The Glass Menagerie at the Duke of York’s Theatre
It’s a pretty good time to be John Tiffany. Days after winning a Critics’ Circle Award for Harry Potter and the Cursed Child, the director’s much-lauded version of The Glass Menagerie finally arrives in London, complete with a West End debut for Cherry Jones.
Her Amanda is the quintessential pushy stage mother, only with hopes of fame and glory swapped out for stability and normality. In the hands of Tiffany and the magnificent Jones the character is a figure of frantic, overbearing love and regret. There is one heartbreaking moment early in the second act where Amanda, clothed in a dress of pure Southern extravagance, stands behind Laura, her face falling as she once again recalls how the promises of youth failed to materialise. It is the fear this will happen to her daughter that drives her to ask her son Tom to find a “gentleman caller”; yet these good intentions are warped by the fact that Amanda pities rather than respects Laura, who she sees as a problem to be solved.
Jones has rightly earned rave reviews for her role as Williams’s matriarch. However, her star in no way outshines her colleagues. Michael Esper’s Tom froths with frustration in the presence of his mother, before becoming almost wistful in his narration. Kate O’Flynn and Brian J Smith, meanwhile, are enchanting as Laura and her would be suitor respectively. Their long, warm conversation is the standout of the entire production, a marriage of tender, compassionate writing and unfussy direction. O’Flynn’s Laura, who nervously trills like a strangled bird, blossoms in front of her visitor, whom Smith plays as the embodiment of sincerity. He treats Laura as person and not a source of motherly pity or brotherly protection, allowing joy to seep into the younger Wingfield for the first time.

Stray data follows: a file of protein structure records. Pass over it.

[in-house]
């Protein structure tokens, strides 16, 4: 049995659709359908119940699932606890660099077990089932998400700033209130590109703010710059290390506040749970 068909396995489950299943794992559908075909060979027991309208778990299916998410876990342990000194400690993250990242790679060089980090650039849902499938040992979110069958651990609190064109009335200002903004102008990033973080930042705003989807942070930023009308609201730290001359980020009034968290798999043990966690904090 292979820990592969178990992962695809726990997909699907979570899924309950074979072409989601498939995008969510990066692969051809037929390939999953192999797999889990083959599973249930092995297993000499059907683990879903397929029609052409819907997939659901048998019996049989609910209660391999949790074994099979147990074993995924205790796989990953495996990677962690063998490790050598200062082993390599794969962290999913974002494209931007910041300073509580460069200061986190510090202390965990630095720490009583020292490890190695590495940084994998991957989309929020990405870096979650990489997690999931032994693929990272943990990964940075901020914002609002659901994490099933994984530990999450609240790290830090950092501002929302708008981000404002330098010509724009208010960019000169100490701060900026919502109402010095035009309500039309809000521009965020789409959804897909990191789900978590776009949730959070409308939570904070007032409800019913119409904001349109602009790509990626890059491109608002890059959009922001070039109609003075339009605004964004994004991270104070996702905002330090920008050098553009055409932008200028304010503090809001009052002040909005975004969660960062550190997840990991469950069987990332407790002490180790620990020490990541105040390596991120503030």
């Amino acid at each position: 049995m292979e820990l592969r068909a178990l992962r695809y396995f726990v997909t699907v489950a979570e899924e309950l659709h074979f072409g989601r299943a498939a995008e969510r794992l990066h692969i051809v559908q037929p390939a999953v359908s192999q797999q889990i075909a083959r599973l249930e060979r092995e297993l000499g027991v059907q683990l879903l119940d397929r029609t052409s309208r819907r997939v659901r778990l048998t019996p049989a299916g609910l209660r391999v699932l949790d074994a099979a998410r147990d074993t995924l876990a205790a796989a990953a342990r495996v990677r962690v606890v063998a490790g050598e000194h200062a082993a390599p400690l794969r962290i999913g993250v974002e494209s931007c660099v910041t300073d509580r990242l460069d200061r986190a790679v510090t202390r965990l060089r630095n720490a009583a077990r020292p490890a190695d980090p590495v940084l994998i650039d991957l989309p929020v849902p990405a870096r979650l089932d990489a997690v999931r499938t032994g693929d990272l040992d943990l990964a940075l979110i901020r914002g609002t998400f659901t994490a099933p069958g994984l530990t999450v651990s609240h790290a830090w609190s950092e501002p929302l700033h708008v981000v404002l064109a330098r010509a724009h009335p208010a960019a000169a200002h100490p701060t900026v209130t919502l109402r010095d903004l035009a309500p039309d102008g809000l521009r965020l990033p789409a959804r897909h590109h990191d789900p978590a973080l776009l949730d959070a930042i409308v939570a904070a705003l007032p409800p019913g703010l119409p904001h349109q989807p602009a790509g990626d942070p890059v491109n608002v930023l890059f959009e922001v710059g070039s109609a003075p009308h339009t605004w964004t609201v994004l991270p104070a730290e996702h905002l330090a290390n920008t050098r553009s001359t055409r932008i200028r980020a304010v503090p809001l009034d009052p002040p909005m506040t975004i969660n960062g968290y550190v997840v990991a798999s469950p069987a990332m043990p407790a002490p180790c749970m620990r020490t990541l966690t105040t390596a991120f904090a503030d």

The few pieces of furniture that make up Bob Crowley’s set are permanently on the verge of being submerged by darkness, like memories threatening to blink out of existence. Working with regular colleague Steven Hoggett, Tiffany then uses the transitions between each scene for dreamlike interludes of choreographed movement, scored by the melancholy strings of Nico Muhly. These moments don’t quite come off, however. In a play that already contains Tom’s florid narration and a constant swell of sentimentality these flashes of semi-interpretive dance feel like overkill.
Without meaning to damn with faint praise, Tiffany’s The Glass Menagerie is simply a classy run-out for a classic slice of the American canon, an excuse for four fabulous actors to dust-off the delicate world of Williams’s semi-autobiographical memories.
Photo: Johan Persson
The Glass Menagerie is at the Duke of York’s Theatre from 26th January until 29th April 2017. Book your tickets here.